Sunday, July 17, 2011

Photographers: The Dusseldorf School of Photography

When I set out on this course, I determined that a key element of my course work would be the study of other photographers, both to provide historical context, but also to consider how different styles influence my own.  A growing pile of books testifies to my interest, the lack of entries thus far in this blog testifies to my laziness, although in my defense I am currently working 60+ hours a week to be able to afford all these photo books.

My first entry considers a school of photography rather than an individual photographer, this is the increasingly lauded Duesseldorf School of Photography:

The Düsseldorf School of Photography

Since starting out with the OCA two major photographic movements have interested me and inspired my development as a photographer, the first is the New Topographics, the second the German photographers who emerged from Duesseldorf.  I had come across many of them individually, the Bechers, Gursky, Ruff, Struth, to name a few, however, I had not connected these artists together as belonging to such a tightly integrated group.

At the same time I had also started looking at the work of August Sander, although more in the context of Social Documentary than Landscape, through his work "Face of our Time".  Sander's study of the different "types" of people who made up the population of Germany in the 1920' and 30's was reflected in the typographies of industrial buildings that constitute the immense body of work associated with Bernd and Hilla Becher.  As a former student of Physics and Mathematics the methodical nature of their photographs and the detailed structural symmetries of the typographies appealed to my desire to find order in a chaotic world.  I am also a child of the industrial north of England, my grandfather was a boiler maker and his family miners in the Lancashire coal fields.  I had experienced the structures they recorded, but also witnessed the gradual loss of these structures as the mines closed and the sites were redeveloped.  The Bechers work is an important record of a world that has largely vanished, however, is it really art.  For me, yes! Simply put, I would gladly hang a reproduction of their work on my wall and enjoy it.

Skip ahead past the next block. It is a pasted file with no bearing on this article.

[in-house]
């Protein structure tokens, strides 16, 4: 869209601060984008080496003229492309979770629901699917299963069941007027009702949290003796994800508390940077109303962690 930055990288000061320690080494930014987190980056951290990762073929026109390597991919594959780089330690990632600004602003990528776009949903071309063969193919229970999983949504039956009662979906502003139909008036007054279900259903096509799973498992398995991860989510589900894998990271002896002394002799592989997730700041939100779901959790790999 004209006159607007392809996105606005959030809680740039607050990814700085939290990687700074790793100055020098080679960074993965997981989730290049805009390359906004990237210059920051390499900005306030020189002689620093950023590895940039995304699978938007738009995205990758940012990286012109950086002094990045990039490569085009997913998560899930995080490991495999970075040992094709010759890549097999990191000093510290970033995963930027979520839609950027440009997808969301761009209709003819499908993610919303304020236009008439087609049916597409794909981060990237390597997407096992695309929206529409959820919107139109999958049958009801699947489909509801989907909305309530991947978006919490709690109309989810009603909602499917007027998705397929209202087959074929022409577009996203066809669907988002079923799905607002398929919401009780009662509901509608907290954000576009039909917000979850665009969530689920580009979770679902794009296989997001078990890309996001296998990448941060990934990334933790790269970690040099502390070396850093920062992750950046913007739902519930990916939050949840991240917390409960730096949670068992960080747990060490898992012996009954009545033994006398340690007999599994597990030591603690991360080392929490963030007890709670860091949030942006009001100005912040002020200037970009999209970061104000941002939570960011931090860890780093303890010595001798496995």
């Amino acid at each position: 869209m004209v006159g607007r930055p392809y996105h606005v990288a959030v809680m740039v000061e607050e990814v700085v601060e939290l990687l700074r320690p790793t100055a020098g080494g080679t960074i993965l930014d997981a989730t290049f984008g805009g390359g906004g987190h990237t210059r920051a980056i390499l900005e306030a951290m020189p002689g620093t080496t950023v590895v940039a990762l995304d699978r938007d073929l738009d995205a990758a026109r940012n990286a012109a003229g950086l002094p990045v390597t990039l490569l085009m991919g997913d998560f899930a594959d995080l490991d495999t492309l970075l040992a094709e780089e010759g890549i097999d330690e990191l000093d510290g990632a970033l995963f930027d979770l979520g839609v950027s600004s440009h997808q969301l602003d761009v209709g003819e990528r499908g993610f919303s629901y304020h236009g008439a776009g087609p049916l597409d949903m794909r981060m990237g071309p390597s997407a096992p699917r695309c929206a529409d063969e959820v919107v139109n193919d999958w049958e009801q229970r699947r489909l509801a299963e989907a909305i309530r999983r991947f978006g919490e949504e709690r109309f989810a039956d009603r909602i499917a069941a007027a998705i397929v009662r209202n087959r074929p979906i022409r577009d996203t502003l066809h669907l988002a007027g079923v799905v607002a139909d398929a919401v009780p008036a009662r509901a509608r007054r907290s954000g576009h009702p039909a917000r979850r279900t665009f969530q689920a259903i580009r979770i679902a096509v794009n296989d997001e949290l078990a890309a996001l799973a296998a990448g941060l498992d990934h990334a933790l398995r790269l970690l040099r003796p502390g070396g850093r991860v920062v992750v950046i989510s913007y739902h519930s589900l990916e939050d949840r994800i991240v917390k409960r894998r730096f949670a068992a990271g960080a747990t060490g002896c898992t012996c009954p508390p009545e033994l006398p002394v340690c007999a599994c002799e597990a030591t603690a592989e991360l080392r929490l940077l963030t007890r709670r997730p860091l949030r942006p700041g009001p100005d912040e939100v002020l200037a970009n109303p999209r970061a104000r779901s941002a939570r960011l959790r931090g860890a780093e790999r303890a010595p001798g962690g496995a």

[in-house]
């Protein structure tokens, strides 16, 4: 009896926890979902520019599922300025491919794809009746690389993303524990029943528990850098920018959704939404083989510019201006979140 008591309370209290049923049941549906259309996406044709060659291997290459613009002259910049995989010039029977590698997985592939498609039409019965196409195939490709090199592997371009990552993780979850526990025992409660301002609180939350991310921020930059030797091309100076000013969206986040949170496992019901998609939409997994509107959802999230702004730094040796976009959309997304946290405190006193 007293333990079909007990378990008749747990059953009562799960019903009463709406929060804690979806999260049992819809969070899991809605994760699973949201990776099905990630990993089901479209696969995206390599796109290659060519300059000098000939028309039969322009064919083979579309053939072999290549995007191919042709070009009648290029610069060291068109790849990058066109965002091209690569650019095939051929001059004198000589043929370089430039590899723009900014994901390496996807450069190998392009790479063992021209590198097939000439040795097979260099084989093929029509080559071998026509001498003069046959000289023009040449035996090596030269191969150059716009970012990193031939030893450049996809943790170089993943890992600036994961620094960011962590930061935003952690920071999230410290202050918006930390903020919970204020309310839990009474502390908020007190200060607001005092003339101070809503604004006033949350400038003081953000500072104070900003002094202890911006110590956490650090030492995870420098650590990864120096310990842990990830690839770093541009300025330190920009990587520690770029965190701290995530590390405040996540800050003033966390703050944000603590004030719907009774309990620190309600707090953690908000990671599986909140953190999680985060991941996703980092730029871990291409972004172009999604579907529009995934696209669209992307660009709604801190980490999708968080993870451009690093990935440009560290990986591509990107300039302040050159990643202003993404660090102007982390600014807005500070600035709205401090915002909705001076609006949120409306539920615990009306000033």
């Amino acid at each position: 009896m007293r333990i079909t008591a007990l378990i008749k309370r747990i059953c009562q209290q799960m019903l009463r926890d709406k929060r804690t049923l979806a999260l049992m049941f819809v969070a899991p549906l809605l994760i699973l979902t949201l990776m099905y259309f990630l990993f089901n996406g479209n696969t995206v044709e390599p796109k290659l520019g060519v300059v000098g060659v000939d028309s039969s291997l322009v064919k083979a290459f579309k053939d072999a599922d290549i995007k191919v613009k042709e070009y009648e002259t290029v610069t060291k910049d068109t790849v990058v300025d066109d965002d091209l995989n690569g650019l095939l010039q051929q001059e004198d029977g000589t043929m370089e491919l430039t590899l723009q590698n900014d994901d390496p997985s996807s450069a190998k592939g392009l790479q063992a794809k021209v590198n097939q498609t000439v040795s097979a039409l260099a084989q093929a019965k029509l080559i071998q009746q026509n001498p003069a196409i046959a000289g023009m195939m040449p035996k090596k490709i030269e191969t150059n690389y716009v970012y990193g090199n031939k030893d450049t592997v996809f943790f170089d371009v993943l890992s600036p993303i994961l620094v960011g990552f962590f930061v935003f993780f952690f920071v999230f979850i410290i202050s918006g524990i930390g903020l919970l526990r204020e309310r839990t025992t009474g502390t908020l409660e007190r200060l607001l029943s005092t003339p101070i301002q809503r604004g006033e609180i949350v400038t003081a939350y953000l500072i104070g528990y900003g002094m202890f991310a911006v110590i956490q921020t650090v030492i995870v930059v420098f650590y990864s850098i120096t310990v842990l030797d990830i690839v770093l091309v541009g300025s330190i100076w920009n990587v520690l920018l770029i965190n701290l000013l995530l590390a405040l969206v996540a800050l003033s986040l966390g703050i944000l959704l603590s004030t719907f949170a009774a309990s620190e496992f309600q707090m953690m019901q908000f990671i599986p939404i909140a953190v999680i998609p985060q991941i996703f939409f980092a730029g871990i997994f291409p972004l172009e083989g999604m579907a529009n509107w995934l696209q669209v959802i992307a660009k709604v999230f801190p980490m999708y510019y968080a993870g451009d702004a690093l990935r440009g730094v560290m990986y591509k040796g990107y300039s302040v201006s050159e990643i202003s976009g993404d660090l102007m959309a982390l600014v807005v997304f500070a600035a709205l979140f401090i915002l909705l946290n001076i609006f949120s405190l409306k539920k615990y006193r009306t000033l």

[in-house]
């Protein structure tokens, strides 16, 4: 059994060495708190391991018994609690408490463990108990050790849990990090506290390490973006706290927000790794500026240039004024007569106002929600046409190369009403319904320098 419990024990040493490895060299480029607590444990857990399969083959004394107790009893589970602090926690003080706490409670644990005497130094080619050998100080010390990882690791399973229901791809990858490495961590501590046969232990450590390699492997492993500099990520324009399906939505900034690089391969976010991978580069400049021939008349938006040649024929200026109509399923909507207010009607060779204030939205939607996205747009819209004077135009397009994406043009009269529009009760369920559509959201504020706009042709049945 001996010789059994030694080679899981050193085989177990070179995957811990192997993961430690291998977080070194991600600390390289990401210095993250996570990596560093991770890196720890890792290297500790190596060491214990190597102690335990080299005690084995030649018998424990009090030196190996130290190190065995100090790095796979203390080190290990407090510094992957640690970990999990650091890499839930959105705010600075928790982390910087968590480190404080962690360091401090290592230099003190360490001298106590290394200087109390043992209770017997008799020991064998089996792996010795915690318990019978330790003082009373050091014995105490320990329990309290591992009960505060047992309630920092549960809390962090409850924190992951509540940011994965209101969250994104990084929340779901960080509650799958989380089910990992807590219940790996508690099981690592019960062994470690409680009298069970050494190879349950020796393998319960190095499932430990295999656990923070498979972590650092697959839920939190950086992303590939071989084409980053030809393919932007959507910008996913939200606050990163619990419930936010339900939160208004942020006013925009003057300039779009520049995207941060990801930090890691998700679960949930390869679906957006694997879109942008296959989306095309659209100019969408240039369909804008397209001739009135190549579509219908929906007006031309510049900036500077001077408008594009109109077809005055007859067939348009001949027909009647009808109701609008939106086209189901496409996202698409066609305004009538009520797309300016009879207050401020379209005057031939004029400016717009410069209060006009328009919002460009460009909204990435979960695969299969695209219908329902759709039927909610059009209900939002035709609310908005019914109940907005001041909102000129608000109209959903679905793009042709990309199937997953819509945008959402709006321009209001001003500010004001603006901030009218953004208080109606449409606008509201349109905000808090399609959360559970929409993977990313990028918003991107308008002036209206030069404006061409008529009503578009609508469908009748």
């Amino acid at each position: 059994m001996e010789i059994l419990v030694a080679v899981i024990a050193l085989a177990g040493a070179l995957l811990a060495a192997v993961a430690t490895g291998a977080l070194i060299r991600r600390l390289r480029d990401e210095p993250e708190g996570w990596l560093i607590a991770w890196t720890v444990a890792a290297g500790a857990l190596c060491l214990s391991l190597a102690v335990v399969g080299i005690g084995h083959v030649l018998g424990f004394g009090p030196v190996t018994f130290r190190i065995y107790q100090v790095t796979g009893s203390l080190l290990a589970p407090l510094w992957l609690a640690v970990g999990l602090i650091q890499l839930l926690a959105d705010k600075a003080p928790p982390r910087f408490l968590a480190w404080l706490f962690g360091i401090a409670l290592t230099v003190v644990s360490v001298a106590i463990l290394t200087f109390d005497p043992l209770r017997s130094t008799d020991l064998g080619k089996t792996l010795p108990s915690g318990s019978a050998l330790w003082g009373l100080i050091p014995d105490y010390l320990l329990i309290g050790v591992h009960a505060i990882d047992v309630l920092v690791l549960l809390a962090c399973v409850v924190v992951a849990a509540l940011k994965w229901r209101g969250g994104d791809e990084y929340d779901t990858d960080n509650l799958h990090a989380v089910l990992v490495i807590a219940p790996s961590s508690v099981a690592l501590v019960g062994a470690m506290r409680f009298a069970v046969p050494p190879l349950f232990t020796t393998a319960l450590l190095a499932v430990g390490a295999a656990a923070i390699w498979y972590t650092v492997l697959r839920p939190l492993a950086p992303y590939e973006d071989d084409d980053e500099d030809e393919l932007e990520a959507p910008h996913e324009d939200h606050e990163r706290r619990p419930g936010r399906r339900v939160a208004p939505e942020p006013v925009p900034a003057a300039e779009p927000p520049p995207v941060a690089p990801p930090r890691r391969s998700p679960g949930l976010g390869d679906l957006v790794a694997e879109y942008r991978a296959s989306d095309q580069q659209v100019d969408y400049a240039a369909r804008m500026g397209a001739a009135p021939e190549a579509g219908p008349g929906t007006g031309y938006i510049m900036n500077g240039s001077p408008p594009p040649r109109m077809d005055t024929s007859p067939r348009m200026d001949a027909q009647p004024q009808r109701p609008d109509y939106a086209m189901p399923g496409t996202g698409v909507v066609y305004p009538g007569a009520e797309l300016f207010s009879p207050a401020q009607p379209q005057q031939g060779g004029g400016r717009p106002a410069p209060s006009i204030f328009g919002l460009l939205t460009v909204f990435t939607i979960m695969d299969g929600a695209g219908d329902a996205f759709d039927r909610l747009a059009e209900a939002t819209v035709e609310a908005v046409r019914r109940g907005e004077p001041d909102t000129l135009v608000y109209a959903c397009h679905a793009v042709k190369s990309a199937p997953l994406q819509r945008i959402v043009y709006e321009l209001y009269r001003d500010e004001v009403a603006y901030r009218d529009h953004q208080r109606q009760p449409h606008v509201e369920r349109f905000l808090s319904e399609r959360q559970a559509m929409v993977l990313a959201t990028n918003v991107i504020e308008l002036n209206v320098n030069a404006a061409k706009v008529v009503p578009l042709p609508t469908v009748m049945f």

With this book, the connection from Sander, through the Bechers to the modern German photographers became clear, the Bechers were the teachers of many artists studying photography in Duesseldorf.  They developed this concept of New Objectivity, driving an aesthetic that dwelled on accurate recording and lacking in emotion or subjectivity.  Thomas Ruff tried to remove the person from portraits by shooting expressionless people and then enlarging to huge dimensions.  Candida Hofer took the people out of buildings, photographing largely empty interiors, structurally brilliant photographs, but lacking humanity.  Andreas Gursky used digital manipulation to combine photographs into vast collages with strong translational symmetry.  Thomas Struth photographed the complexities of modern manufacturing and science, but again with limited human engagement.

This objectivity translates well to Landscape and the majority of the work displayed in the book appears to me to have landscape as its theme, whether the inside of a building, racing circuit, or exterior architecture.  The scale is less important than the treatment and the structure of the final image.

Recently, their work has now come into question, the following article analyzes the influence of the Bechers upon modern photography, arguing that their influence has been too great and even malign

Has the Düsseldorf School killed photography?

Perhaps! Much work is being produced in their style with similar flat tonality and printed at huge scale, however, fashion frequently dictates production.  If the art world buys into this, then artists who want to make money will produce for it.  In my case, I buy into their style, objectivity is not a problem, however a degree of subjectivity must inform my work, otherwise whose work is it really.  At my stage of development and with the type of photographs I currently want to create, there is much to learn from the Bechers and their students, the key is to balance that learning with the study of other artists with different style and content.

Finally I also believe that society drives art, these photographers are all German, all studied in an industrial city in the heart of Germany's decaying industrial landscape of the Ruhr.  They also grew up in post war Germany at a time when peoples right not to be observed by the state was a reaction to the experience of the 30's and 40's.  In a country where it is illegal to display a photograph in which a person is clearly prominent without their express permission, street and documentary styles of photography are not easy to pursue.  Objectivity, a desire to present the world as it is and preserve memories of landscape might also be a response to the terrible destruction wrought on German cities by aerial bombing and the invasion by the Soviet army in 1945. German art has a complex relationship with the past, perhaps objective recording of the present avoids asking the most difficult questions.

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